With my second daughter, Lorelei, I've had considerably better luck. We did go through a several-month stretch where she seemed to wake up every hour or two, and even now, past her first birthday, Lorelei continues to wake up at least once in the middle of the night. But nowadays, I keep the TV low - if I turn it on at all - and I make the midnight hour a much more laid-back affair.

Fortunately, the night shift still has its rewards. I've watched raccoons raid our bird feeders, seen deer nibbling on our lawn in the dewy suburban pre-dawn, and spotted the occasional possum dawdling up our driveway. Until Lorelei came into my life, I had never seen a possum as anything other than road kill. Thanks to the night shift, I'm becoming a regular Jeff Corwin.

Since taking over the midnight duties, I've learned to do a lot of things I never thought I could. For instance, I memorized the lyrics to "Puff the Magic Dragon" and "The Rainbow Connection" after concluding that I should try to offer something better than the theme song to Green Acres, which, if sung soothingly, works much better as a lullaby than one might think. And while holding a half-sleeping baby, I've managed to multi-task in ways I'd never imagined - from throwing in a load of laundry and paying my bills to going to the bathroom (desperate times require desperate measures).

And I've become better informed. I've heard the latest news - at odd times like 1:34 and 3:27 a.m. - on important, heart-wrenching stories, such as the tsunami and, more recently, Hurricane Katrina and the devastation it brought. Sure, I could get my sleep at night and my information during the day, but there is something special about knowing you're among the first wave of Americans to learn about a news event.

I'm caught up on pop culture, too, for better or worse. After overdosing on late-night Entertainment Tonight shows, I know more than I want to about Brad and Angie's "friendship." And my wife gave me a very curious look one morning when I breathlessly asked her if she thought Britney Spears's marriage to Kevin Federline could withstand the glare of the media spotlight.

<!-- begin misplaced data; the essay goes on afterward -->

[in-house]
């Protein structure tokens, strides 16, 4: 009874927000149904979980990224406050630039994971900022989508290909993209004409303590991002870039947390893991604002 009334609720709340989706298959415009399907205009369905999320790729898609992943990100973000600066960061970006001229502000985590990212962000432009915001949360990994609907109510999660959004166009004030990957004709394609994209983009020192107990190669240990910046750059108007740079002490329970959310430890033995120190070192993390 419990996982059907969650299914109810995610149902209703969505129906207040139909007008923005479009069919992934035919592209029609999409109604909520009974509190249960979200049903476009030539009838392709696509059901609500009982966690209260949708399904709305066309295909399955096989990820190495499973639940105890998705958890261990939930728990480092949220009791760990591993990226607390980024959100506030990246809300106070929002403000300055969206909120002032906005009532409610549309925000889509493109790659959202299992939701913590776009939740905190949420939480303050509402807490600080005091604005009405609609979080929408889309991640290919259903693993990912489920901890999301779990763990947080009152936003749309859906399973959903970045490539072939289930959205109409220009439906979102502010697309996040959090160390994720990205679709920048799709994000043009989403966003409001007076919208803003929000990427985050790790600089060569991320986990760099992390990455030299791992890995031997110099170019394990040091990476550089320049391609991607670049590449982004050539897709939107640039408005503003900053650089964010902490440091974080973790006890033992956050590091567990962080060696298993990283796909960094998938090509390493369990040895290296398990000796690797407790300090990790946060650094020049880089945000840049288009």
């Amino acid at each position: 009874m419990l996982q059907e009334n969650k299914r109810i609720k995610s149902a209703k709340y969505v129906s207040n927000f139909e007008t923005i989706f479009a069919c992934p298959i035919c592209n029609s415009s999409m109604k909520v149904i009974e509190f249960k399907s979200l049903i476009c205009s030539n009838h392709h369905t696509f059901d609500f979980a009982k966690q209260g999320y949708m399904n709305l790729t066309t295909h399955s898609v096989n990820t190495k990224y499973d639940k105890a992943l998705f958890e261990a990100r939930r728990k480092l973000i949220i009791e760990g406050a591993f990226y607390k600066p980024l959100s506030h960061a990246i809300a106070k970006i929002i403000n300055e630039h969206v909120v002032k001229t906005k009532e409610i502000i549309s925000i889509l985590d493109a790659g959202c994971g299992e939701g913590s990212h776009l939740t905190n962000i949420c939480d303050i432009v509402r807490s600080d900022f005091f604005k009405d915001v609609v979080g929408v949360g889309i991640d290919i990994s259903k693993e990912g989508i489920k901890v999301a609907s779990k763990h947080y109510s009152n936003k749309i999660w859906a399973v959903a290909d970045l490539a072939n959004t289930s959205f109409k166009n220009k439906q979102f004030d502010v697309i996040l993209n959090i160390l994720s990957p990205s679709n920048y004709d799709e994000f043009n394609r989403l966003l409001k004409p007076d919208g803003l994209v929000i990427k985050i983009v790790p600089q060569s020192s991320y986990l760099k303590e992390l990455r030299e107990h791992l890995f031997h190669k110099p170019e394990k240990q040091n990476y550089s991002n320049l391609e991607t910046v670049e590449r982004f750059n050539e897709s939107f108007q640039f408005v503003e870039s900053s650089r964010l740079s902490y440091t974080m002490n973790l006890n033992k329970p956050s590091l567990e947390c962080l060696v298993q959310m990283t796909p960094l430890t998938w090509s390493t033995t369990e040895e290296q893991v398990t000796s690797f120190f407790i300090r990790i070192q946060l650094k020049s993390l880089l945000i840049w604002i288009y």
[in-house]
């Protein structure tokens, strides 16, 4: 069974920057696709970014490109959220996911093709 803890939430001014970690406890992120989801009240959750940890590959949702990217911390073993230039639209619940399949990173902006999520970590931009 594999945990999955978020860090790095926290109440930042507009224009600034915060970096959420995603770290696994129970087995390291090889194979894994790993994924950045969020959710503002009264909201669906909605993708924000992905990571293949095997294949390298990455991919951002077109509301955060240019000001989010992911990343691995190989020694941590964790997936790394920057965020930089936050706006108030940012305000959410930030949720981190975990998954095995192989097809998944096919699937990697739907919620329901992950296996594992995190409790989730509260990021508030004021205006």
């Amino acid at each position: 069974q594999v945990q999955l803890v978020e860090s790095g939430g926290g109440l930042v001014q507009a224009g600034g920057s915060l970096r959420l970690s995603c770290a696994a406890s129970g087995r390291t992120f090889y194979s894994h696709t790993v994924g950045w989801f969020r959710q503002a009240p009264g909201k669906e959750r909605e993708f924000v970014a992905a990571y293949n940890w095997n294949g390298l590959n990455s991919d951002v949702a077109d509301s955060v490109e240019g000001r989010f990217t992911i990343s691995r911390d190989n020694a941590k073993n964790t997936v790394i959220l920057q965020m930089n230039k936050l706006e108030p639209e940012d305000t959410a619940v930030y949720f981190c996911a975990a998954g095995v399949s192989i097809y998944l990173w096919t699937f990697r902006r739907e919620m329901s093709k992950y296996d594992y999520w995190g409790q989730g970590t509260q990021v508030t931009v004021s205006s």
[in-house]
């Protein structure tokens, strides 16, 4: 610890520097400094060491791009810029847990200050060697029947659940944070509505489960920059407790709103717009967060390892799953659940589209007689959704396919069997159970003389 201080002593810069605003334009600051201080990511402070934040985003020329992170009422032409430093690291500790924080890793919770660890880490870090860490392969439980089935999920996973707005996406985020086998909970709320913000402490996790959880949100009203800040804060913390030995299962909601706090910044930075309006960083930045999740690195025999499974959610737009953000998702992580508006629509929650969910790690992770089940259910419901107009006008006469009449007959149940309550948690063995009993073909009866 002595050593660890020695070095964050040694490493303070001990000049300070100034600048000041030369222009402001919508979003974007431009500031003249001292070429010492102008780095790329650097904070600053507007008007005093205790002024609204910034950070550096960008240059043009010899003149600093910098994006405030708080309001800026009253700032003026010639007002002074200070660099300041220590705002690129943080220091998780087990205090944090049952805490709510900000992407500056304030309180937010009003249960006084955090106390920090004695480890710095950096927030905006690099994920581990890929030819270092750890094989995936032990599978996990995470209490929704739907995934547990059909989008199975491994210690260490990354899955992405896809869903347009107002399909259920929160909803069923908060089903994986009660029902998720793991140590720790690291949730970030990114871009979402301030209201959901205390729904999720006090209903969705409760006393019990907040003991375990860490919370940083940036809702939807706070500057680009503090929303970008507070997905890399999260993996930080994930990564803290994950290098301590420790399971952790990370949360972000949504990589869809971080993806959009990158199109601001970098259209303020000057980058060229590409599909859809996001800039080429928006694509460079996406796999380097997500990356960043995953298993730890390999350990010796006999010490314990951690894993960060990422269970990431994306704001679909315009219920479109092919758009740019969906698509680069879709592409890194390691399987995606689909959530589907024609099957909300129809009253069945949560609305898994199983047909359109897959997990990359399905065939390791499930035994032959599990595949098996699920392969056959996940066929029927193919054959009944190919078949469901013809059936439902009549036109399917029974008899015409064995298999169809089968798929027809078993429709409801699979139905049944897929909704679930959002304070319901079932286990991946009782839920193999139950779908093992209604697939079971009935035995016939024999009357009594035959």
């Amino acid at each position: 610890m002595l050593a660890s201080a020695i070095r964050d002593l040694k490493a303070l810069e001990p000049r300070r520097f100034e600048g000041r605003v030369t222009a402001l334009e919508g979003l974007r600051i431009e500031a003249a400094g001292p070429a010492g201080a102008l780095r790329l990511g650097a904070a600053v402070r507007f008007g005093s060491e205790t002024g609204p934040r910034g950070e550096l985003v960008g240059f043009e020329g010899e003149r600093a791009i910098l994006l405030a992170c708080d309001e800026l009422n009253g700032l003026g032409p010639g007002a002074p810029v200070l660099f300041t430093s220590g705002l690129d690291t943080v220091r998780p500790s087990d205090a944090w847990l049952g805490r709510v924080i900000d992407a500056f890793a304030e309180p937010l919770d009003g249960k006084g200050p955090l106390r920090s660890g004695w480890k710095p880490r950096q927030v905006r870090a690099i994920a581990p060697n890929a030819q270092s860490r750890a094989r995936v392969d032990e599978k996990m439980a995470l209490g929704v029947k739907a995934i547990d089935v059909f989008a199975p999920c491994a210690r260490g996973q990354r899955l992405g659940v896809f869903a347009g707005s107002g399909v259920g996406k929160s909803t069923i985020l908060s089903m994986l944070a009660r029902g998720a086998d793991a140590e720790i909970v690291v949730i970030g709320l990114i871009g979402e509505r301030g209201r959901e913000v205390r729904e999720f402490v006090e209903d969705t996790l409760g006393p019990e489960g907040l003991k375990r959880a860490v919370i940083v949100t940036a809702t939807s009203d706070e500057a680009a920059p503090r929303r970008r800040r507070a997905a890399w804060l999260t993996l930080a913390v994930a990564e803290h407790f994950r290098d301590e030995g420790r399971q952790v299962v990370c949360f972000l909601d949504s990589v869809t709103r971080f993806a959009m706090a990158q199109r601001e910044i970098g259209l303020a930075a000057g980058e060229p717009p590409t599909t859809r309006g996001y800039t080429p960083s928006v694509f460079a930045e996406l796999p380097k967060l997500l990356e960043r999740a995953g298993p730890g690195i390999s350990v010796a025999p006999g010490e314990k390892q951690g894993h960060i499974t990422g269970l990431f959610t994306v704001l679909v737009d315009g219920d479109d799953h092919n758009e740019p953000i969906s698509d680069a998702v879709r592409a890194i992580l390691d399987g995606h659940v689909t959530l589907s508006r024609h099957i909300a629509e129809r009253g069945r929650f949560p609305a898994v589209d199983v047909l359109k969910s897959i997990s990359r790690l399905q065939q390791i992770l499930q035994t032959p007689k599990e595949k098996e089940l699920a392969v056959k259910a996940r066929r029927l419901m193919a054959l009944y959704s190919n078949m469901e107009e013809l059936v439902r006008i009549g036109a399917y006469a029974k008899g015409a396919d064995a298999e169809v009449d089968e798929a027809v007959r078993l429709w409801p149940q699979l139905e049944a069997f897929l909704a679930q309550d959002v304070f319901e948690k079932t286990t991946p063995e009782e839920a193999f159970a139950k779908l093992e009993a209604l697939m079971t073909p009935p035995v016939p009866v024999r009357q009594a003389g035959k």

Even my senses have been sharpened: from my eyesight - I can now walk around the entire house in complete darkness without stepping on little land mines that light up and recite the ABCs - to especially my hearing. It's a rare night when my wife hears one of the girls cry before I do. But the best reason I can give for taking the night shift is that it has allowed me to spend more time with my daughters. Sure, you can debate whether that's a plus, if it's 1:46 a.m. and your baby has been crying for hours and has the strength to cry for hours more, but there's no question that I've got a good thing going during certain serene moments in the night. Whenever my daughters have been in my arms and it's peaceful and they're nodding off, I feel a sense of satisfaction that generally triumphs over the frustrations of going through the night with one eye open. Isabelle and Lorelei have always known that they can depend on me as much as they can their mother. Because I've been there at night, our children have never looked at me during the day as though I'm a stranger.

For the dad who feels like he never gets to spend quality time with his kids, the night shift may not be ideal, but it does offer some unique bonding time. I've been able to learn more about my children, more about myself, and, if I squint and keep my head low, more about the odd hours that one of my neighbors seems to keep. I'm even thinking of buying infrared binoculars. In the dark, with just the glow of clock radios and dim streetlights to see by, there's a whole new world waiting. You just have to wake up, get out of bed, and experience it.

comments